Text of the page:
#69: Enough With The Jane Austen Worship

I like Jane Austen as much as the next novel-writing-and-reading middle-aged woman, which is to say, a lot. Which is really to say, way, way too much.

Do we actually need a whole genre of books about modern Jane Austen lovers, entire clothing lines devoted to Jane Austen wear, multiple tour companies eager to guide you through Jane Austen locales? How about lessons in how to take tea, dance, cook, garden, and of course write a la Jane Austen? There are Jane Austen Festivals and Jane Austen book groups, Jane Austen dolls and Jane Austen tee shirts, Jane Austen movies and Jane Austen bloggers.

Even our babies are not exempt from Jane’s omni-influence: The names Emma, Darcy, and yes, Austen are rising in popularity.

A couple of the most entertainingly over-the-top examples of Jane Austen worship: The Jane Austen action figure. (That’s her in all her plastic glory on the right.) And this tour of Jane Austen’s Google Earth.

It’s not that Jane hasn’t written some great books, but there’s something a little too order-seeking, rich man-loving, and sanitized (i.e. fussily middle-aged) about the J.A. Mania. Why not devote equal attention to the Brontes, who pulled back the curtain on a wilder brand of early womanhood? Or to modern masters like Alice Munro or Louise Erdrich, who are far less widely known and sell many fewer books than Jane Austen. Listen, I love Pride & Prejudice, but my favorite book last year was Lionel (female) Shriver’s The Post-Birthday World.

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9 responses to “#69: Enough With The Jane Austen Worship

  1. I was so pleased at your mention of Louise Erdrich’s work; I have re-read all of her works, some many times. Her “Last Report of Miracles at Little No Horse” remains my favorite book, by anyone. That she remains relatively unknown mystifies me.

  2. Of course I agree. I can’t wait to get her new book of linked stories, A Plague of Doves. The excerpt in The New Yorker was stunning in every sense of that word.

  3. cspademan

    “A Plague of Doves” is my planned beach read (Duck, NC, 2nd week of August) along with a re-read of Lance Armstrong’s first book. Now THAT’S a combination platter…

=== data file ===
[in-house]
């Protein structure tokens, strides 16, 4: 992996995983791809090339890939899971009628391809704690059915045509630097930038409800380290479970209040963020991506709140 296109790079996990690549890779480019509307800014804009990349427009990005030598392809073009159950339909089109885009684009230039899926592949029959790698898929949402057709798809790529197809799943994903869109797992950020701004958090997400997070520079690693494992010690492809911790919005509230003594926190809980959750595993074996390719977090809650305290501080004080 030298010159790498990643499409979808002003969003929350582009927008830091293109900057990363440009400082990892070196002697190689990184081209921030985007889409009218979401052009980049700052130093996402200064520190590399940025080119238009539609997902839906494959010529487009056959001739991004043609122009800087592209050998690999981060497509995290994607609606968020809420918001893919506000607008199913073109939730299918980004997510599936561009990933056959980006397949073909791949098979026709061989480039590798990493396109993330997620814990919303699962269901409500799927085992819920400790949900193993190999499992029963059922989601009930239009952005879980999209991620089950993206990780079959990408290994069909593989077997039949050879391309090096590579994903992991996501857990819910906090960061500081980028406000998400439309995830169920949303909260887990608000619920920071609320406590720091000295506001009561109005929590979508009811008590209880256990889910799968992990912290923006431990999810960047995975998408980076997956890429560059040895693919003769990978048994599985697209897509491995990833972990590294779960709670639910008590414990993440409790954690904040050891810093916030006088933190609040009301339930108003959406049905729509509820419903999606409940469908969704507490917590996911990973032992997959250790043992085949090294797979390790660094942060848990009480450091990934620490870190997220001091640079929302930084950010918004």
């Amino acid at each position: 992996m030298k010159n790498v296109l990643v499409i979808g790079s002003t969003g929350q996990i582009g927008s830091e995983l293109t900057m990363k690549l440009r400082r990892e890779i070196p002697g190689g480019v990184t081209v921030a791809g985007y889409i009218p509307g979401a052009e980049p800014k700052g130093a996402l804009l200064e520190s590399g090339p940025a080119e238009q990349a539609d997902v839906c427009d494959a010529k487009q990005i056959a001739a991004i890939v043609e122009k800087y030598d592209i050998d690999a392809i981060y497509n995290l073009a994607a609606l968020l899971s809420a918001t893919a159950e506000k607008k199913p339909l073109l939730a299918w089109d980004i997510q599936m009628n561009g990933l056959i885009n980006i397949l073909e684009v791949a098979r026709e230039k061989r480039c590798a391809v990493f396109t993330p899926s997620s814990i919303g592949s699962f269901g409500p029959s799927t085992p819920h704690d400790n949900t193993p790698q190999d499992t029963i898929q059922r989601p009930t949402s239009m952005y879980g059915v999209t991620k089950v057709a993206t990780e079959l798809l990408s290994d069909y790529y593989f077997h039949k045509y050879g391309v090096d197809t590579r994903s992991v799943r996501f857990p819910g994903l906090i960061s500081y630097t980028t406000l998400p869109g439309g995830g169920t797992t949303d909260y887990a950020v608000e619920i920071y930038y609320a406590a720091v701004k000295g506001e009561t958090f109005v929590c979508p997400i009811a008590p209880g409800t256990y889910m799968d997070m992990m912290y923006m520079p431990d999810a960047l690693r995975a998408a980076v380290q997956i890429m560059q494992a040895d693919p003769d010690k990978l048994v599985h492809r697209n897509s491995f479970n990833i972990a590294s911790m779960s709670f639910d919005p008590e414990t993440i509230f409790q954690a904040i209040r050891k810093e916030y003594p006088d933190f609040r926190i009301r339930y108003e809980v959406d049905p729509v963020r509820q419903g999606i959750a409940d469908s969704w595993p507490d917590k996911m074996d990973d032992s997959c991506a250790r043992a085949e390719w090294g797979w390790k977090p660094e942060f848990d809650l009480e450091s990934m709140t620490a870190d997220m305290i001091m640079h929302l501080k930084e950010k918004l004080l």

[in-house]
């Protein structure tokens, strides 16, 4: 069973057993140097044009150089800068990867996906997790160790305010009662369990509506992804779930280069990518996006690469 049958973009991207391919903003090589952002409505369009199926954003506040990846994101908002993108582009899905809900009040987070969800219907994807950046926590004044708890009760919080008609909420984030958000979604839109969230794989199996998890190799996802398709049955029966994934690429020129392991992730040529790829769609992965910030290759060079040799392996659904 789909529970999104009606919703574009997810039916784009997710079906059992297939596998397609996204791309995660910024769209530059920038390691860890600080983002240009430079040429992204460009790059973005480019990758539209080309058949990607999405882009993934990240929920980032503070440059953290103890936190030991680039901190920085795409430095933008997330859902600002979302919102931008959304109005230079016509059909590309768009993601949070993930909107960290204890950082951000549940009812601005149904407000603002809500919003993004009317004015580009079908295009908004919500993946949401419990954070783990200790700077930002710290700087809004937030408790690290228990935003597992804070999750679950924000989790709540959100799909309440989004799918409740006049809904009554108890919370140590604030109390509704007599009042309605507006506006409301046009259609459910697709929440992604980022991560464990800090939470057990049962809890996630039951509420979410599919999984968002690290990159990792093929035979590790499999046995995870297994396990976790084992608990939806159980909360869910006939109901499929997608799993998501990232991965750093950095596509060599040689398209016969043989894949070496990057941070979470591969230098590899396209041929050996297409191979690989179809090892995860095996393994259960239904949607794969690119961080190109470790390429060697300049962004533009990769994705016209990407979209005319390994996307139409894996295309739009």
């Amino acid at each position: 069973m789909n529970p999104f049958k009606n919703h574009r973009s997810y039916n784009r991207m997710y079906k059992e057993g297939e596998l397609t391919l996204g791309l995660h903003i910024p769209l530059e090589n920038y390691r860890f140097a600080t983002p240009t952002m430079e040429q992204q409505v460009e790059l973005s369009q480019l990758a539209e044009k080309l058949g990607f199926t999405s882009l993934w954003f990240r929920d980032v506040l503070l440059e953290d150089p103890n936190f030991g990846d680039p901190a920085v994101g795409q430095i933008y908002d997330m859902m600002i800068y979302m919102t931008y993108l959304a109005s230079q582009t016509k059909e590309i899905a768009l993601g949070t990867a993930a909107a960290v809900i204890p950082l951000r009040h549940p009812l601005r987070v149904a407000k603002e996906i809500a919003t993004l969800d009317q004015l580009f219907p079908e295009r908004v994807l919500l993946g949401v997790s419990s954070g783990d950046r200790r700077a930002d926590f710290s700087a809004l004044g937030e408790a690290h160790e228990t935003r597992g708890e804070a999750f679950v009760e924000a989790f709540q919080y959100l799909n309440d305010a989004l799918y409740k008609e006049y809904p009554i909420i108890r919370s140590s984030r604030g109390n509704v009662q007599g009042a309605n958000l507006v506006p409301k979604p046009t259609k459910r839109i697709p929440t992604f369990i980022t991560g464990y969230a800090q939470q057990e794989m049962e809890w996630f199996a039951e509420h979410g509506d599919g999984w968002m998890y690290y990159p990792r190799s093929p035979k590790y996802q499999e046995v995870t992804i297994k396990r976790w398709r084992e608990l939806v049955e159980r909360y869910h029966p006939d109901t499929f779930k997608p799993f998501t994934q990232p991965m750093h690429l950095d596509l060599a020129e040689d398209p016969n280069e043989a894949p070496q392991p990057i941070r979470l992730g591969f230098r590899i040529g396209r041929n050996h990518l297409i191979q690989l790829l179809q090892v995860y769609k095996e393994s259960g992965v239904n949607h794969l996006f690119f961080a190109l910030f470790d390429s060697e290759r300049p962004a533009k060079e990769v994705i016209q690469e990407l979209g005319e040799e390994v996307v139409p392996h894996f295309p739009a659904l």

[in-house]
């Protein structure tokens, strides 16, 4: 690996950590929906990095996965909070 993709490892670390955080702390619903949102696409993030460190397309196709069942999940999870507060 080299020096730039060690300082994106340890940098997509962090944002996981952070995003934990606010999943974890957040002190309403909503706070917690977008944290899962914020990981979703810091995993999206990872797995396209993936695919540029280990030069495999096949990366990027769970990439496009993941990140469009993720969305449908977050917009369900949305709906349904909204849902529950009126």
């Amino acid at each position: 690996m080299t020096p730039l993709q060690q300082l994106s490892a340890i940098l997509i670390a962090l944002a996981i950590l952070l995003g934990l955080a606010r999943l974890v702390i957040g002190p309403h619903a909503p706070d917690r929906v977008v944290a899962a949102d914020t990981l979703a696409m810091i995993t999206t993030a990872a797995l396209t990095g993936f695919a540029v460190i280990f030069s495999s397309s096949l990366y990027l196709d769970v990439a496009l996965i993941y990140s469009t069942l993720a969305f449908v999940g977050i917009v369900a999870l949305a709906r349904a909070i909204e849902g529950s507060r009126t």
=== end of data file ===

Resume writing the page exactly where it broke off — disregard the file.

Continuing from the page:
4. Hey there Granny,

    It’s time to broaden your horizons: come over to the Google Earth Community (http://bbs.keyhole.com/ubb/ubbthreads.php/Cat/0) and take a look at the many and varied and over-the-top layers that put the life and works of many creative people into their geographic context. We’re not engaging in worship; we’re helping to “organize the world’s information and make it universally accessible and useful”, as Google likes to put it.

    In addition of my Jane Austen Layer (http://bbs.keyhole.com/ubb/showflat.php/Cat/0/Number/411188/an/0/page/0), you’ll find ones on Jack Kerouac (http://bbs.keyhole.com/ubb/showthreaded.php/Number/240611), Salvador Dali (http://bbs.keyhole.com/ubb/showflat.php/Cat/0/Number/938627/an/0/page/12), James Ensor (http://bbs.keyhole.com/ubb/showthreaded.php/Number/1051575), PG Wodehouse (http://bbs.keyhole.com/ubb/showflat.php?Cat=0&Number=571160), all of the places in Shakespeare’s plays (http://bbs.keyhole.com/ubb/showflat.php/Cat/0/Number/155428/an/0/page/0) and the travels of Stephen Dedalus in A Portrait of the Artist as a Young Man (http://bbs.keyhole.com/ubb/showthreaded.php?Cat=&Number=546450). (I’m also rather fond of my layer on the lives of the Six Wives of Henry VIII: http://bbs.keyhole.com/ubb/showflat.php?Number=365164). And of course, you’ll find numerous layers on topics of substance in many other fields.

    So, download Google Earth and give it a spin. After all, the ability to merge one’s traditional interests with cutting edge technology, especially if like me, you were born before personal computers even existed, is one sure-fire way to not act old.

    In the meanwhile, thanks for the extra hits to my file. 😉

    cheers,
    Lucia

  5. What’s this? Nobody ever told me there were Jane Austen clothing lines. I’m eager to learn more, even as it occurs to me that I really don’t look good in an Empire-waist dress. And who can look dignified in a ruffled cap?

  6. I’m with you on the Brontes. I always liked their books better than Jane’s, although I enjoyed hers too.

    I also loved George Eliot. I remember being assigned to read “Middlemarch” over spring break for my English Novel course in college (back in my day we didn’t go to Cancun). I read the whole 900-something pages in that one week and loved it!

  7. Cassie

    Right on, I loved The Post Birthday World too. (I’m 30, I think I’m old before my time – I need this blog!)

  8. Thanks! And my favorite book so far this year is Tana French’s In The Woods.

  9. Why not devote equal attention to the Brontes, who pulled back the curtain on a wilder brand of early womanhood?

    Because after reading Jane Austen, the Brontes make me giggle behind my hand. I like their stuff, mind, I just can’t take it very seriously.

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